[P2P-F] Article : How to Burst the "Filter Bubble" that Protects Us from Opposing Views - #FilterBubble

Dante-Gabryell Monson dante.monson at gmail.com
Sun Dec 8 16:56:37 CET 2013

( *found via David Brin on fb - see copied comments of David after article
excerpts* )


*How to Burst the "Filter Bubble" that Protects Us from Opposing Views*

*Computer scientists have discovered a way to number-crunch an individual’s
own preferences to recommend content from others with opposing views. *

*The goal? *
*To burst the “filter bubble” that surrounds us with people we like and
content that we agree with.*


*the filter bubble—being surrounded only by people you like and content
that you agree with.  *

*the danger is that it can polarise populations creating potentially
harmful divisions in society.  *

*Today, Eduardo Graells-Garrido at the Universitat Pompeu Fabra in
Barcelona as well as Mounia Lalmas and Daniel Quercia, both at Yahoo Labs,
say they’ve hit on a way to burst the filter bubble. *

*Their idea that although people may have opposing views on sensitive
topics, they may also share interests in other areas. And they’ve built a
recommendation engine that points these kinds of people towards each other
based on their own preferences.  The result is that individuals are exposed
to a much wider range of opinions, ideas and people than they would
otherwise experience.*


copied comment from

David Brin

( https://twitter.com/DavidBrin ; https://www.facebook.com/thedavidbrin ;
http://en.wikipedia.org/wiki/David_Brin )

In my novel EARTH (1989) I spoke about the problem of user bubbles… where
internet inhabitants inevitably create filters that allow in materials that
agree with their preconceptions and prejudices and exclude inconveniences,
even clear refutations. In the novel, this is portrayed as extremely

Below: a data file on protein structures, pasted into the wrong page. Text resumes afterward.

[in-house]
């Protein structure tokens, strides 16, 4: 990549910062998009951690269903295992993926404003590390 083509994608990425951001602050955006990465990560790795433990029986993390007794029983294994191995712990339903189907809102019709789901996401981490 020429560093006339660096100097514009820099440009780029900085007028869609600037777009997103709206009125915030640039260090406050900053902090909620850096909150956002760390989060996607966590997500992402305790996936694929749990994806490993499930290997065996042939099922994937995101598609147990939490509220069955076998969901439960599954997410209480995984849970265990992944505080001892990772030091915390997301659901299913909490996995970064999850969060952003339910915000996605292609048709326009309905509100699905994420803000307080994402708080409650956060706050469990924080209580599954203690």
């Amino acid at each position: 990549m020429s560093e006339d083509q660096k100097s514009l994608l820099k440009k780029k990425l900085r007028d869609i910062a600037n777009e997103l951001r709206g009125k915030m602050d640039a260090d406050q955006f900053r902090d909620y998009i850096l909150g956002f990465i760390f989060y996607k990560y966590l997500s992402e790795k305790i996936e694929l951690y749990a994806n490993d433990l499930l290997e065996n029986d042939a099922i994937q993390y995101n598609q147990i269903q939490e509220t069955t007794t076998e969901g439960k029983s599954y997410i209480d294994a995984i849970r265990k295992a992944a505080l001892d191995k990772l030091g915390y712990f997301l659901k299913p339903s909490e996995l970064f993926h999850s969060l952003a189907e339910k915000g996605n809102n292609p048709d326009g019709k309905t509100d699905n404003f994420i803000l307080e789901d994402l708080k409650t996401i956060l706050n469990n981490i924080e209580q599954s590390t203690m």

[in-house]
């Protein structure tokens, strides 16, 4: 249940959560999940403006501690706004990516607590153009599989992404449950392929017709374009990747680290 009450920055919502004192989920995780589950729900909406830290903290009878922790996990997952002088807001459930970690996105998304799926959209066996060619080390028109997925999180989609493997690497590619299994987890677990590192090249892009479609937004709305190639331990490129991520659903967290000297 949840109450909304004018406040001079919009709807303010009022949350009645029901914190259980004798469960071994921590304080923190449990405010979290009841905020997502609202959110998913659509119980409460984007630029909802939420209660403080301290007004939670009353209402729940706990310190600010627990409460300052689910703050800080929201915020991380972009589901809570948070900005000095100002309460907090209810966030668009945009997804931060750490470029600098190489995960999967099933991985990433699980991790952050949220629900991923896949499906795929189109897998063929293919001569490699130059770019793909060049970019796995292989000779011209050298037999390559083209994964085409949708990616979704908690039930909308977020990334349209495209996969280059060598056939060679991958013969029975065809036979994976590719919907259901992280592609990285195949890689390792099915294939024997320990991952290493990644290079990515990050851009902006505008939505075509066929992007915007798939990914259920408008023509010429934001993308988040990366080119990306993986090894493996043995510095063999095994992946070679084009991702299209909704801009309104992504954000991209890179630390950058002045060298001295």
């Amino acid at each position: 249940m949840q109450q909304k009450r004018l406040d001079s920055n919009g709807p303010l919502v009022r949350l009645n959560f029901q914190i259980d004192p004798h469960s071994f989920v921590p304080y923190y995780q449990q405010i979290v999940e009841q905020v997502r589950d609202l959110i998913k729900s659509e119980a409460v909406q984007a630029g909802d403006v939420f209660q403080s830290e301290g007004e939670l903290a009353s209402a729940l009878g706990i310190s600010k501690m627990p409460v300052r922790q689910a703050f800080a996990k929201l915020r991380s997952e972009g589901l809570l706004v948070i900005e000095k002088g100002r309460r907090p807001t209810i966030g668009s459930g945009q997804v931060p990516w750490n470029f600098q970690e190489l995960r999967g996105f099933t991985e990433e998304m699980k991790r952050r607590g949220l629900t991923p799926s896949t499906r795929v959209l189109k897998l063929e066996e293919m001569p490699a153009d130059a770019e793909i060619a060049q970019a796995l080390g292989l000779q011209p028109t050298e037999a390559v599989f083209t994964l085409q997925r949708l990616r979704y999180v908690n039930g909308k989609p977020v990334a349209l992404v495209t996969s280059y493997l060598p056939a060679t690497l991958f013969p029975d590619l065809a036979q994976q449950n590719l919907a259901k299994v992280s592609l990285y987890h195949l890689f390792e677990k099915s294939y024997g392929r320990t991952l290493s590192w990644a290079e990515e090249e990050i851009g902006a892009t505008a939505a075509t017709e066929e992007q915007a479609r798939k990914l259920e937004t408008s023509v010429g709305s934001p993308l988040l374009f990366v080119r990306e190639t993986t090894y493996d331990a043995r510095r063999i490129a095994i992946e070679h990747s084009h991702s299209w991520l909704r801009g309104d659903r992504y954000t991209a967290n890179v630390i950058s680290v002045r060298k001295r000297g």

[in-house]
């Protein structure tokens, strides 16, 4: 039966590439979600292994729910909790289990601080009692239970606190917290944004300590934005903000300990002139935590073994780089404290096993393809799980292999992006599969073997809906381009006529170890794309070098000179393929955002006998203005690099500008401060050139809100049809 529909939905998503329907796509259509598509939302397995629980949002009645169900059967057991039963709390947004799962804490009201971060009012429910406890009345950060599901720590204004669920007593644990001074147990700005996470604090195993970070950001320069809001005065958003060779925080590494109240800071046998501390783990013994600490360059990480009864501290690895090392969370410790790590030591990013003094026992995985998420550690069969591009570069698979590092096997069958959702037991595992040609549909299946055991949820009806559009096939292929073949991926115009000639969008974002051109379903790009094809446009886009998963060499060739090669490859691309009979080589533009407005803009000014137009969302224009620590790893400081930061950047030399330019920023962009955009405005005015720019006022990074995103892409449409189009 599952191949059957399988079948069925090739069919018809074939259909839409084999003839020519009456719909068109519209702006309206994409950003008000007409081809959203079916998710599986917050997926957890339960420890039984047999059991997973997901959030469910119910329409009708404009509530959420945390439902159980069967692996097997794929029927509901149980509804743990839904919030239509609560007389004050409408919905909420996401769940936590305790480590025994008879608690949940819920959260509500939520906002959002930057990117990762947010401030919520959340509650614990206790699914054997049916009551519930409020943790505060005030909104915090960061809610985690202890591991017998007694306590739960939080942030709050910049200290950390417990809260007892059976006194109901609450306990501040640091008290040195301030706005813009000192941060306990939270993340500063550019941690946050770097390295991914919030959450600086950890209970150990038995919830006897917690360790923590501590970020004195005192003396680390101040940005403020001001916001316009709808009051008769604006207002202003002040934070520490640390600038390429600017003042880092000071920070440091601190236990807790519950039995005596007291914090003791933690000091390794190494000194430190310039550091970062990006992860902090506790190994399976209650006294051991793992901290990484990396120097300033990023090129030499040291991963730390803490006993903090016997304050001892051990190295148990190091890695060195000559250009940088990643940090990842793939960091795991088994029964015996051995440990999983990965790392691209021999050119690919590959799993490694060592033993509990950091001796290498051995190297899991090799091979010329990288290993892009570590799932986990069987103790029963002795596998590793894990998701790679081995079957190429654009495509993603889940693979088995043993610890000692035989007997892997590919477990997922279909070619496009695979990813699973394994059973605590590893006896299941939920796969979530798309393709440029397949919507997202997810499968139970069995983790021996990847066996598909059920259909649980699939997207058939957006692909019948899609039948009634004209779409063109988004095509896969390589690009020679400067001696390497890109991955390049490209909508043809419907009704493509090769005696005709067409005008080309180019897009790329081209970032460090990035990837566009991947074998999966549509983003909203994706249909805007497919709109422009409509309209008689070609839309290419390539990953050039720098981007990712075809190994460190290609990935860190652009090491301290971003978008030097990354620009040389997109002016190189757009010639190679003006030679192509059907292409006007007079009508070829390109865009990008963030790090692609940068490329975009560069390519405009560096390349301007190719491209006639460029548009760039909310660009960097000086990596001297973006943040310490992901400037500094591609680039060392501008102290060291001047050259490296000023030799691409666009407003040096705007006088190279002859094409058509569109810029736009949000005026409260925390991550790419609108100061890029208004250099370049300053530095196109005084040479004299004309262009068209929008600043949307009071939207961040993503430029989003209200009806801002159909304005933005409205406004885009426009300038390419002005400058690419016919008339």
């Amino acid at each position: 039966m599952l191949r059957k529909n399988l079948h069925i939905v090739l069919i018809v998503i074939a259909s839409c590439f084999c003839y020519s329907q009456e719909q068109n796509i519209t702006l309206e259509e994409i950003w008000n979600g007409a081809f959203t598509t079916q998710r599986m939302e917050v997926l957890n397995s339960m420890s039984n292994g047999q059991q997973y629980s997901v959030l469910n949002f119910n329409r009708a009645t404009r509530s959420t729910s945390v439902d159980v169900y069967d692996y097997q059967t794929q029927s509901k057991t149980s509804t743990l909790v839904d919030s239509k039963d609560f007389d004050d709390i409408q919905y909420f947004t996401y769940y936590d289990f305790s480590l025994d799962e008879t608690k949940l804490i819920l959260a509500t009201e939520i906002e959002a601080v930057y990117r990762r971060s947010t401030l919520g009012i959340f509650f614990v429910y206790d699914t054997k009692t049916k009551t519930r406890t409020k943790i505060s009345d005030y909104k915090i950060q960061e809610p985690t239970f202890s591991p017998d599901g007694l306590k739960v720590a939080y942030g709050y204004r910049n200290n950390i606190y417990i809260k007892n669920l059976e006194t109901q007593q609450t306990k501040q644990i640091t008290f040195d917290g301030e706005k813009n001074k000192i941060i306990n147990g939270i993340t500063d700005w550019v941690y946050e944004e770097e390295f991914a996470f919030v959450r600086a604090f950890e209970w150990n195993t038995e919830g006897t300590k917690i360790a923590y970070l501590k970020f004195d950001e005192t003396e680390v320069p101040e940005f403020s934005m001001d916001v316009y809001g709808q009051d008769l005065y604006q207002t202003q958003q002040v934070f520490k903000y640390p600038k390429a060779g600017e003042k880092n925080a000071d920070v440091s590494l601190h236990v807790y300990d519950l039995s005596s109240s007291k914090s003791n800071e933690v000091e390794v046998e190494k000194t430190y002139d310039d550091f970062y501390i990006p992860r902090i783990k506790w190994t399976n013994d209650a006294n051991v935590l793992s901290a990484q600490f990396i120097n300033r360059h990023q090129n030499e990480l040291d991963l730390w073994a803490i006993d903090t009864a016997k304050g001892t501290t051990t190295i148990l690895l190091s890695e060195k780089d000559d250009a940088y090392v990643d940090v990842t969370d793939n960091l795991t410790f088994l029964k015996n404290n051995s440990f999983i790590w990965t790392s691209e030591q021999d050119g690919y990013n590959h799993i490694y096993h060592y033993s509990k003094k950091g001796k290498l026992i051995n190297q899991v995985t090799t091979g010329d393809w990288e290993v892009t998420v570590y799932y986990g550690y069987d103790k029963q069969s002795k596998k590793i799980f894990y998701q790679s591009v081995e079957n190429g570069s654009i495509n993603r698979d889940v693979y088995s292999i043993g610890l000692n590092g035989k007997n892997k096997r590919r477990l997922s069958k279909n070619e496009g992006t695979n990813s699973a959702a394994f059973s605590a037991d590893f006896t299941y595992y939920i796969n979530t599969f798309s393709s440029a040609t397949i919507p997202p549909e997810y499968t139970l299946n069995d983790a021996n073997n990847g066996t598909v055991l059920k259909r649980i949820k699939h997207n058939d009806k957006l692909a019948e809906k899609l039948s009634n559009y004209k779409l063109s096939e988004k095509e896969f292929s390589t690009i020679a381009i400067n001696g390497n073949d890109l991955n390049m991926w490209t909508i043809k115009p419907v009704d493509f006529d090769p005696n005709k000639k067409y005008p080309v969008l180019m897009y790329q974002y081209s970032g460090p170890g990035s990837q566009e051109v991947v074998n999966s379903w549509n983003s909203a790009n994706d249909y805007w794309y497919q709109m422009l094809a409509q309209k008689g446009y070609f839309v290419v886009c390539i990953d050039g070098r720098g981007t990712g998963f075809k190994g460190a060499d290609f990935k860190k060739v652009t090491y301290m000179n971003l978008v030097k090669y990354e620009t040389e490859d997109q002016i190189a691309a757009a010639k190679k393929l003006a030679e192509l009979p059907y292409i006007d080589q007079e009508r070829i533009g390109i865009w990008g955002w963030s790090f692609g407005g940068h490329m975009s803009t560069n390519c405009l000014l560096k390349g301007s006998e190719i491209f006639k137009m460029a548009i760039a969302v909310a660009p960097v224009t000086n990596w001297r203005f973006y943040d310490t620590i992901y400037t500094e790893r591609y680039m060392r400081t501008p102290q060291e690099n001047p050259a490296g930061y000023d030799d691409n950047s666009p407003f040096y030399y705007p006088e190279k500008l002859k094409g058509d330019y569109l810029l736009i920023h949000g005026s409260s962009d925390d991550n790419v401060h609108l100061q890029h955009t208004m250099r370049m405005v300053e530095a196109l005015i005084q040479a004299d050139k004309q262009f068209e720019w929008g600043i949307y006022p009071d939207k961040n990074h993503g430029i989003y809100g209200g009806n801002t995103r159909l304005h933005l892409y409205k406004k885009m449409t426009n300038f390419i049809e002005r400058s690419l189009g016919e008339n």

dangerous to a democratic society, creating little Nuremberg Rallies that
reinforce strong dogmas and undermine our native abilities to see the other
side, to negotiate and learn from each other. In EARTH, a community of
hackers has responded with wall-penetrating programs that slip in the
inconvenient fact, from time to time…


…exactly the thing that cable news owners strenuously avoid, by preventing
their captive "dittohead" audiences from hearing or seeing dissenting
opinions. Especially not refutations of all-out lies!

Alas that forecasts in science fiction novels get little credit. Today,
this "newly discovered" phenomenon is called "the filter bubble—being
surrounded only by people you like and content that you agree with." STill,
have a look at this clever suggested partial solution.

"They also say that challenging people with new ideas makes them generally
more receptive to change. That has important implications for social media
sites. There is good evidence that users can sometimes become so resistant
to change than any form of redesign dramatically reduces the popularity of
the service. Giving them a greater range of content could change that."
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